Fabrik

PHOTO: STEVEN GUNTHER

Every so often even the most consistently brilliant artists may produce a lemon.  Sometimes it is the result of experimentation that doesn’t work, but within the failure there are small gems. Other times it is the end product of an ill-conceived idea from the start. In this case it is the failure of self-critique along the way that leads to the final disaster. Such is the situation of the usually remarkable Wooster Group’s latest endeavor Cry, Trojans! At the end of two and a half hours we were more apt to roll our eyes, and cry out ‘what were they thinking!’ Indeed that is the question.  

Under the direction of Elizabeth LeCompte, the New York-based Wooster Group, has become known over four decades for its audacious idiosyncratic re-interpretations of texts in such acclaimed works as To You! The Birdie (Phedre), 2002, La Didonne, 2009, and Vieux Carre, 2011, based respectively on Jean Racine’s 1677 tragedy in verse, Francesco Cavalli’s 1641 opera (libretto by Giovanni Francesco Busenello) combined with Mario Bava’s 1960s cult sci-fi film Terrore Nello Spazio, and Tennessee Williams’ 1977 coming-of-age memory play set in 1930s New Orleans of his youth. Each of these works was noted for its groundbreaking multi-faceted staging.

So rather than simply writing off Cry Trojans! based on William Shakespeare’s Trolius and Cressida, it is worth looking at what went wrong.  The plot line of the play based on the Trojan War is familiar.  Helen, wife of Greek king Menelaus, has been abducted by Trojan Prince Paris, and the Greeks have laid siege to get her back.  On the other side Trojan Prince Trolius is in love with Cressdia whose father defected to the Greeks. Her uncle Pandarus is acting as matchmaker on Trolius’s behalf.  The Wooster group attempts to tell the story from the Trojan rather than Greek point of view, casting the Trojans as oppressed besieged defenders and the Greeks as imperial aggressors.  

The problem lies in the misguided portrayal of the Trojans as “a pastiche fictional tribe of early Americans struggling to assert its dignity as doom closes in.”  Unfortunately the Native Americans were embarrassingly stereotyped in everything from the set and costume design by the Dutch artist Folkert de Jong, to the choreography.  Perhaps this European artist was naively unaware of the reading of these props and attire, but that does not excuse La Compte and company who certainly know better than to embrace the clichéd “primitivism” of old Hollywood movies and grammar school textbooks. If it was meant to be deconstructive or subversive it missed the mark miserably.  To add to that the choreography had the performers prancing and mincing their way around the stage, coming and going from their teepee, and squabbling amongst each other, like children in a playground.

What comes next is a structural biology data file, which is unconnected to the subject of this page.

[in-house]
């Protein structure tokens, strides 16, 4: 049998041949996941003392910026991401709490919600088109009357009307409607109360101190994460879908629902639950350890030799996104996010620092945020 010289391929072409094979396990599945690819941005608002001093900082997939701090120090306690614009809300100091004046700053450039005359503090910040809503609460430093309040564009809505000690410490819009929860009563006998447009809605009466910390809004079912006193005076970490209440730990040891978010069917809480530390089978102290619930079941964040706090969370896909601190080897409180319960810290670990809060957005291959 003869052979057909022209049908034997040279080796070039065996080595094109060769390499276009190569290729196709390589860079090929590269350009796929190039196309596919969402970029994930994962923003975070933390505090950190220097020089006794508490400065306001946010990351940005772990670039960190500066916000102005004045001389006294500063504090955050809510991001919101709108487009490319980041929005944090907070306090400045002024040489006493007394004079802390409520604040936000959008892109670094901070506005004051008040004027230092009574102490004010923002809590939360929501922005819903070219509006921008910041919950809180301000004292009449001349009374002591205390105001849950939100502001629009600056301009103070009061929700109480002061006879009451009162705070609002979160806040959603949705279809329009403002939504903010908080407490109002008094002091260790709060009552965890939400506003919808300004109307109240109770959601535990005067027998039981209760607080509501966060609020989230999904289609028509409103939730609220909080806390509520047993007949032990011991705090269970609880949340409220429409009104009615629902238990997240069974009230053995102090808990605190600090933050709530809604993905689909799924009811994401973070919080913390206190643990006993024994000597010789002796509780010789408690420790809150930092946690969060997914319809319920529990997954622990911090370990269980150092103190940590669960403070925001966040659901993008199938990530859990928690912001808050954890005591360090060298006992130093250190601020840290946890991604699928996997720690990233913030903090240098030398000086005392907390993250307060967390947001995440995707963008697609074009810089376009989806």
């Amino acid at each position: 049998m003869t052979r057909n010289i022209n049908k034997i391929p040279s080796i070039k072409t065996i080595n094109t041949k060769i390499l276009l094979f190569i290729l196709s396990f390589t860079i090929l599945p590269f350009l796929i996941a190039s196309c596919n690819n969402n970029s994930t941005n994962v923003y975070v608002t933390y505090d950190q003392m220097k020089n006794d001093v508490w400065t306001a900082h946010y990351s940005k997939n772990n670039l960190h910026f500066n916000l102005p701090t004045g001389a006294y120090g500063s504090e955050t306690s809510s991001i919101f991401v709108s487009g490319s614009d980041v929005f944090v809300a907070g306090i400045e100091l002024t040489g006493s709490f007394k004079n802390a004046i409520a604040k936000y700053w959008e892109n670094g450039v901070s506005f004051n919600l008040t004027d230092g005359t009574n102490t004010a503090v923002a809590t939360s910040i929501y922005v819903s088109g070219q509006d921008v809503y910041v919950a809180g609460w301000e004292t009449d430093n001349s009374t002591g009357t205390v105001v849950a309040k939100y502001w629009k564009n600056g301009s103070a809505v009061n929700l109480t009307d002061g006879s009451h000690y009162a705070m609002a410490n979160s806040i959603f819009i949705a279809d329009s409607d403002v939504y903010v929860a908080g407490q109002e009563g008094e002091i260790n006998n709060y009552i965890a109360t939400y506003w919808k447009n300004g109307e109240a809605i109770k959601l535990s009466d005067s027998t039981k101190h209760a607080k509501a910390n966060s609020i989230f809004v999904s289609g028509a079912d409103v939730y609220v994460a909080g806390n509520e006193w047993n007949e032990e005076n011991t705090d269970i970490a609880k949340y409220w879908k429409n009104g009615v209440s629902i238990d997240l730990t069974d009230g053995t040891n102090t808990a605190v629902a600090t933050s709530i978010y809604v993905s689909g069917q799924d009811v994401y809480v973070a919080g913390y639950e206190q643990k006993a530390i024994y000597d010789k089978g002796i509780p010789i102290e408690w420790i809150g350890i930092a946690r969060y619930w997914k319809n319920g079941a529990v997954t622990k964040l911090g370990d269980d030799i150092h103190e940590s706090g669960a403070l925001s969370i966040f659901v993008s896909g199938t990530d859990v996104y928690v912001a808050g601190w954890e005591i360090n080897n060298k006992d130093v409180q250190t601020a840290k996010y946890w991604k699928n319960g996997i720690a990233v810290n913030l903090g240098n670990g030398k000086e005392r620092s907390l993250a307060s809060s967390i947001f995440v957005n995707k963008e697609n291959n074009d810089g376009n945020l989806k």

La Compte states that their version of the play is “about sincere love corrupted and the downfall of a noble hero”. Thus there was something slightly ludicrous about the ambivalent gender of plump uncle Pandarus played like an old queen pimping for the feckless fey Trolius in his pursuit of the pigtailed Cressida who cavorts about like a  twelve-year old. In all this it is hard to discern who the noble hero is. Paris the kidnapper of Helen? His brother Hector the so-called warrior displaying his bravado? Or the men of the tribe who first conspire to Cressida’s seduction, and then decide to trade her off to the Greeks in exchange for the return of one of their men, thus rating their “squaw” far less valuable than the beautiful Greek Helen.

PHOTO: STEVEN GUNTHER

This brings us to the other side – the Greeks. In this scenario they strutted about like British imperialists in their military headgear, one of whom sported an inexplicably silly overplayed Australian accent, in contrast to the faked Oxbridge tonalities of the leaders. Ulysses, Achilles, Agamemnon and their men were commanding and confident in their superiority, yet they all participated in manhandling Cressida. So much for their more advanced civilization! I was reminded of the 19th century anthropologist Sir James Fraser’s analogy of primitive people being to civilized man as children to adults and what happens when that language is reframed in a political context.

Finally, unlike previous Wooster Group productions the staging was conventional. Shakepeare’s text was kept fairly intact, with the exception of one bizarre interlude when Trolius and Cressida launch into several bars of the Beatle’s “all you need is love, love, love, love…”.  However the recitation in general seemed strangely flat. The images on the two video monitors mounted at the back at the level of the lights were too small and far away to be integrated with the action below, even though the actors at times appeared to be awkwardly trying to mimic the movements of actual native peoples on the screen.  It didn’t work, only adding to the confusion and at times making one wince at what came off as offensive parody. The one saving grace was an evocative supporting soundtrack by Bruce Odland.

Cry Trojans! offered little of the kind of  juxtapositions that provide insights into our culture which we have come to expect from the Wooster Group.  If it was meant to be about the misfortunes of love interrupted and corrupted it was laughable without being comedic or tragic. Both Helen and Cressida are in the end little more than trophies. If it was meant to be a political statement about who writes history it fell victim to its own misguided liberal intentions.